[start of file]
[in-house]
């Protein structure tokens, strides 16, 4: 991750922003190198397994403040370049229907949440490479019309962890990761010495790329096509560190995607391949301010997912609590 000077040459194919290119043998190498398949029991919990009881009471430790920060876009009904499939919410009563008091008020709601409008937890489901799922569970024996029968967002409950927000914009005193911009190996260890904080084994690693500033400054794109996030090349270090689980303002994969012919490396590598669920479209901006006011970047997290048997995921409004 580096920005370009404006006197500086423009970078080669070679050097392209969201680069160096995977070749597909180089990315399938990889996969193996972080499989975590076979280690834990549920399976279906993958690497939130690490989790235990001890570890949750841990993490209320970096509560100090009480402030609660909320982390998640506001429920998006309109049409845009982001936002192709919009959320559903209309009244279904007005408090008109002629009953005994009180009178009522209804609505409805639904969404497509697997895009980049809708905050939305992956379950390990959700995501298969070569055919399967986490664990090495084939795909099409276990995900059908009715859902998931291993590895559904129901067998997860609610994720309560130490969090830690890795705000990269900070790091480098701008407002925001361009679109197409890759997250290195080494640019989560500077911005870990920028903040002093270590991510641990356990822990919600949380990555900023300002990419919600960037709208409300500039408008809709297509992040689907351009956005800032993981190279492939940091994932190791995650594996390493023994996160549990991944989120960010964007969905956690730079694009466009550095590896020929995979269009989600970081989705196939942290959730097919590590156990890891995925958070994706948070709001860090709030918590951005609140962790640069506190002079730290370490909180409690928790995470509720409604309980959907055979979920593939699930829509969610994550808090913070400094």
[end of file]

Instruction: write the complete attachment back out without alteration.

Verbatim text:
[in-house]
């Protein structure tokens, strides 16, 4: 991750922003190198397994403040370049229907949440490479019309962890990761010495790329096509560190995607391949301010997912609590 000077040459194919290119043998190498398949029991919990009881009471430790920060876009009904499939919410009563008091008020709601409008937890489901799922569970024996029968967002409950927000914009005193911009190996260890904080084994690693500033400054794109996030090349270090689980303002994969012919490396590598669920479209901006006011970047997290048997995921409004 580096920005370009404006006197500086423009970078080669070679050097392209969201680069160096995977070749597909180089990315399938990889996969193996972080499989975590076979280690834990549920399976279906993958690497939130690490989790235990001890570890949750841990993490209320970096509560100090009480402030609660909320982390998640506001429920998006309109049409845009982001936002192709919009959320559903209309009244279904007005408090008109002629009953005994009180009178009522209804609505409805639904969404497509697997895009980049809708905050939305992956379950390990959700995501298969070569055919399967986490664990090495084939795909099409276990995900059908009715859902998931291993590895559904129901067998997860609610994720309560130490969090830690890795705000990269900070790091480098701008407002925001361009679109197409890759997250290195080494640019989560500077911005870990920028903040002093270590991510641990356990822990919600949380990555900023300002990419919600960037709208409300500039408008809709297509992040689907351009956005800032993981190279492939940091994932190791995650594996390493023994996160549990991944989120960010964007969905956690730079694009466009550095590896020929995979269009989600970081989705196939942290959730097919590590156990890891995925958070994706948070709001860090709030918590951005609140962790640069506190002079730290370490909180409690928790995470509720409604309980959907055979979920593939699930829509969610994550808090913070400094």